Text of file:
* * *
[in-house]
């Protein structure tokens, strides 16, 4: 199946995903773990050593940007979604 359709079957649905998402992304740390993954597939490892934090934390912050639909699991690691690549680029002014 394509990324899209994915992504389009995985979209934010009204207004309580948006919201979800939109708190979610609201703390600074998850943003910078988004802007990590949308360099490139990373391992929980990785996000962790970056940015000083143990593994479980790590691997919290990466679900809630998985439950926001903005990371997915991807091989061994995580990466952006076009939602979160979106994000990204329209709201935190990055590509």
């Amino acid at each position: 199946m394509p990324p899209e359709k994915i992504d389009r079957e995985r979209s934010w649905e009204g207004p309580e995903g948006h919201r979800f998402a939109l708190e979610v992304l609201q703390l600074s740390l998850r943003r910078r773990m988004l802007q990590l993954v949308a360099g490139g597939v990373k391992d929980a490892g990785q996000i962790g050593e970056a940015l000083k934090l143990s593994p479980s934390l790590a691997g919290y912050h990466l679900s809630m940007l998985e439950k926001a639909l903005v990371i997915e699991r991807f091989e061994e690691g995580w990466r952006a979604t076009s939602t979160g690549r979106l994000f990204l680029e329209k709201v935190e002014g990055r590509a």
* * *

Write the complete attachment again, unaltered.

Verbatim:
[in-house]
């Protein structure tokens, strides 16, 4: 199946995903773990050593940007979604 359709079957649905998402992304740390993954597939490892934090934390912050639909699991690691690549680029002014 394509990324899209994915992504389009995985979209934010009204207004309580948006919201979800939109708190979610609201703390600074998850943003910078988004802007990590949308360099490139990373391992929980990785996000962790970056940015000083143990593994479980790590691997919290990466679900809630998985439950926001903005990371997915991807091989061994995580990466952006076009939602979160979106994000990204329209709201935190990055590509």
């Amino acid at each position: 199946m394509p990324p899209e359709k994915i992504d389009r079957e995985r979209s934010w649905e009204g207004p309580e995903g948006h919201r979800f998402a939109l708190e979610v992304l609201q703390l600074s740390l998850r943003r910078r773990m988004l802007q990590l993954v949308a360099g490139g597939v990373k391992d929980a490892g990785q996000i962790g050593e970056a940015l000083k934090l143990s593994p479980s934390l790590a691997g919290y912050h990466l679900s809630m940007l998985e439950k926001a639909l903005v990371i997915e699991r991807f091989e061994e690691g995580w990466r952006a979604t076009s939602t979160g690549r979106l994000f990204l680029e329209k709201v935190e002014g990055r590509a």